Tuesday, 27 April 2010
I once taught a color photography class where I had one particular student who would not participate in any class discussions. However, I knew from other classes that he was an excellent student. Later I discovered he was colorblind. Talking about color had no meaning for him.
For years, I had a disagreement with a friend whether Gone with the Wind was originally shot on color film. She had seen the NBC broadcast in the 1970’s on a small black and white television, and did not see it again until 1980’s, in an era when Ted Turner was rebroadcasting numerous colorized movies.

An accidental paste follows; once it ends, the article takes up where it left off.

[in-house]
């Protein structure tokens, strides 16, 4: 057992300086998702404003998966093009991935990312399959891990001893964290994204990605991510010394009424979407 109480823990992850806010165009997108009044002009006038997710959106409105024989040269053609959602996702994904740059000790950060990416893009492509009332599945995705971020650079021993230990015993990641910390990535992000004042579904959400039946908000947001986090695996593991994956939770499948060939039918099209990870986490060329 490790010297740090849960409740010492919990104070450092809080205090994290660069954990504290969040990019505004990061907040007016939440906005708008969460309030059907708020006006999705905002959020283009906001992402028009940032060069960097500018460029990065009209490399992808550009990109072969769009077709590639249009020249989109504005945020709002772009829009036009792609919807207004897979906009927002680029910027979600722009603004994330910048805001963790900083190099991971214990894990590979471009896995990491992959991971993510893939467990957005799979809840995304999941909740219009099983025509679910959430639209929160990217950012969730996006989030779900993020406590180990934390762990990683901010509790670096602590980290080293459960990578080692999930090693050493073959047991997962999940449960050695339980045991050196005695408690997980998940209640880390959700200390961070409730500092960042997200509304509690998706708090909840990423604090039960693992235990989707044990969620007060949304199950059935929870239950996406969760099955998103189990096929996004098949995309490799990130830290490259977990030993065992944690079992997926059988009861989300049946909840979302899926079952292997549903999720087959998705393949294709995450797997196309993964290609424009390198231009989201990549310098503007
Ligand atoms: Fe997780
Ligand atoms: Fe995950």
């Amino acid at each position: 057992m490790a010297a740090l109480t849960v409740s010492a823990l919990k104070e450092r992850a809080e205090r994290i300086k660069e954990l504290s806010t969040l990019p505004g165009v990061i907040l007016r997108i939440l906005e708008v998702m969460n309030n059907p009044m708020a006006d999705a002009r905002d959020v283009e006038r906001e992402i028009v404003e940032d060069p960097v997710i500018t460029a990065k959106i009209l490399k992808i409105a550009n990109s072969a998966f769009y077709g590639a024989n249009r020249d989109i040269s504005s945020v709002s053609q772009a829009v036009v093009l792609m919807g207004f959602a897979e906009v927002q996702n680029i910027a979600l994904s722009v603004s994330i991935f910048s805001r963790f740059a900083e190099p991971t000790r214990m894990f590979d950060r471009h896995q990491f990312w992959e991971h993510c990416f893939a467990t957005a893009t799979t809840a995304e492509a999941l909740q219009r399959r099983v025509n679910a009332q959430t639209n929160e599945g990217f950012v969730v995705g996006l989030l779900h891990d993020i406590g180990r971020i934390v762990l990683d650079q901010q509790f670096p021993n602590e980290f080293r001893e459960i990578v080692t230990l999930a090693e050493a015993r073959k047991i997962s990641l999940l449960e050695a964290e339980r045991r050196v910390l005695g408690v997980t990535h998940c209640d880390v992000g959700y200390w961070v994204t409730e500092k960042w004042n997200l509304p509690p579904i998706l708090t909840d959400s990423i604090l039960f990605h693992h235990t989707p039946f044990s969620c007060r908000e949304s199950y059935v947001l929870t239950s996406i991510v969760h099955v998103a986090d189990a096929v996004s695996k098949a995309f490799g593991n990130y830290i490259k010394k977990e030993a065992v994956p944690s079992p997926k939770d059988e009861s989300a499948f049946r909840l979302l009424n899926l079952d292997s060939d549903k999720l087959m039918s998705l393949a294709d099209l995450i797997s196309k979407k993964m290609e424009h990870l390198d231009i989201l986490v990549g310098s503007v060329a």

Released in 1939, Gone with the Wind, along with the Wizard of Oz, was commercially successful use of the new Technicolor process. While the Technicolor system is a color process, the original negative is shot as a black and white separation, which is later combined in the final print.
My friend, by default, won the argument.” – Matthew Gamber